Every investor would love to stumble upon the perfect stock. But will you ever really find a stock that provides everything you could possibly want?
One thing's for sure: You'll never discover truly great investments unless you actively look for them. Let's discuss the ideal qualities of a perfect stock, then decide if Mattel (Nasdaq: MAT ) fits the bill.
The quest for perfection
Stocks that look great based on one factor may prove horrible elsewhere, making due diligence a crucial part of your investing research. The best stocks excel in many different areas, including these important factors:
- Growth. Expanding businesses show healthy revenue growth. While past growth is no guarantee that revenue will keep rising, it's certainly a better sign than a stagnant top line.
- Margins. Higher sales mean nothing if a company can't produce profits from them. Strong margins ensure that company can turn revenue into profit.
- Balance sheet. At debt-laden companies, banks and bondholders compete with shareholders for management's attention. Companies with strong balance sheets don't have to worry about the distraction of debt.
- Money-making opportunities. Return on equity helps measure how well a company is finding opportunities to turn its resources into profitable business endeavors.
- Valuation. You can't afford to pay too much for even the best companies. By using normalized figures, you can see how a stock's simple earnings multiple fits into a longer-term context.
- Dividends. For tangible proof of profits, a check to shareholders every three months can't be beat. Companies with solid dividends and strong commitments to increasing payouts treat shareholders well.
With those factors in mind, let's take a closer look at Mattel.
What We Want to See
Pass or Fail?
|Growth||5-Year Annual Revenue Growth > 15%||1.5%||Fail|
|1-Year Revenue Growth > 12%||5.3%||Fail|
|Margins||Gross Margin > 35%||50.4%||Pass|
|Net Margin > 15%||12.2%||Fail|
|Balance Sheet||Debt to Equity < 50%||58.7%||Fail|
|Current Ratio > 1.3||2.21||Pass|
|Opportunities||Return on Equity > 15%||29.5%||Pass|
|Valuation||Normalized P/E < 20||17.38||Pass|
|Dividends||Current Yield > 2%||4%||Pass|
|5-Year Dividend Growth > 10%||9%||Fail|
|Total Score||5 out of 10|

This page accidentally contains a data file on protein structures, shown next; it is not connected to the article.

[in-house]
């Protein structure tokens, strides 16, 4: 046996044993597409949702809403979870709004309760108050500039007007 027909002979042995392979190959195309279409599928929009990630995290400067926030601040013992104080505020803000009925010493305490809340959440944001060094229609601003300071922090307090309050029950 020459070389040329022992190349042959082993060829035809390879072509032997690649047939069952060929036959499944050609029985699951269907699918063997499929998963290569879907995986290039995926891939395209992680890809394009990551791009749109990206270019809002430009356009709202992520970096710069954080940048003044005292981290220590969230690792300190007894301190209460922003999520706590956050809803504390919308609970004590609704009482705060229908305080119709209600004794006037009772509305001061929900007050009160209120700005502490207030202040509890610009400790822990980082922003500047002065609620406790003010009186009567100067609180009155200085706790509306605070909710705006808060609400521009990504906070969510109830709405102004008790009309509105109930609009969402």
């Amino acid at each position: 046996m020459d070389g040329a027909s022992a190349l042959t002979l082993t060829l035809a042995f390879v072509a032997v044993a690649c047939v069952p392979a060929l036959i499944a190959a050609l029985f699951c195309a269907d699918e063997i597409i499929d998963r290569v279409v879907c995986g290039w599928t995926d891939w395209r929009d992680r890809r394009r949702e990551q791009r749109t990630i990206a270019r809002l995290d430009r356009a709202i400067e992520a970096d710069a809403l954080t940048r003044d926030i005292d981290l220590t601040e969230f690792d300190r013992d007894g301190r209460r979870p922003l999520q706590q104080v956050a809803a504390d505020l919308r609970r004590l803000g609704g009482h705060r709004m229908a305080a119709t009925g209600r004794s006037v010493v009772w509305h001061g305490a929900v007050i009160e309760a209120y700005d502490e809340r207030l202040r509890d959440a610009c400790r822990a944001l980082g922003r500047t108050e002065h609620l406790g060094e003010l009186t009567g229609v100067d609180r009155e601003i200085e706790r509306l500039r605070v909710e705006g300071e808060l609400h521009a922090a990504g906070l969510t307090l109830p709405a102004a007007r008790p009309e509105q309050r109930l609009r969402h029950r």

Source: S&P Capital IQ. Total score = number of passes.
Since we looked at Mattel last year, the company's score has fallen by two points. Drops in dividend growth and a rise in its debt-to-equity ratio caused the drop, but shareholders have to be happy about the toymaker's overall performance over the past year.
Mattel is an obvious choice for investors looking to buy shares of companies whose products they know. With its toys dominating children's collections, Mattel is the name behind Barbie, Fisher-Price, and Hot Wheels, among other popular brands.
Lately, though, toymakers have had a tough time. Last month, Mattel saw its shares plunge 9% after its quarterly profit came in below analysts' estimates, as strength in its newer Monster High and American Girl collections wasn't enough to offset falling sales of Barbie worldwide. Similarly, Jakks Pacific (Nasdaq: JAKK ) reported a wider loss than in the previous year, and but for Oaktree Capital's bid for the company, its shares would likely have fallen sharply as well. Even Hasbro (Nasdaq: HAS ) had a disappointing holiday quarter despite having some impressive franchises under its belt.
One big area of competition that Mattel faces comes from the technology front. LeapFrog Enterprises (NYSE: LF ) had a hit with its LeapPad tablet. Piggybacking on the success of mobile tablets for adults, LeapFrog's $100 offering has been immensely successful, with the company's sales jumping 11% during the holiday quarter.
But for Mattel to improve, the most obvious area for better results will come from licensing. Hasbro has the licensing to Disney's (NYSE: DIS ) blockbuster Avengers, but there's no reason why Mattel shouldn't get its share of future revenue from popular movie franchises. If it can identify and cash in on those opportunities, they could help Mattel look more like a perfect stock in the years to come.
No stock is a sure thing, but some stocks are a lot closer to perfect than others. By looking for the perfect stock, you'll go a long way toward improving your investing prowess and learning how to separate out the best investments from the rest.
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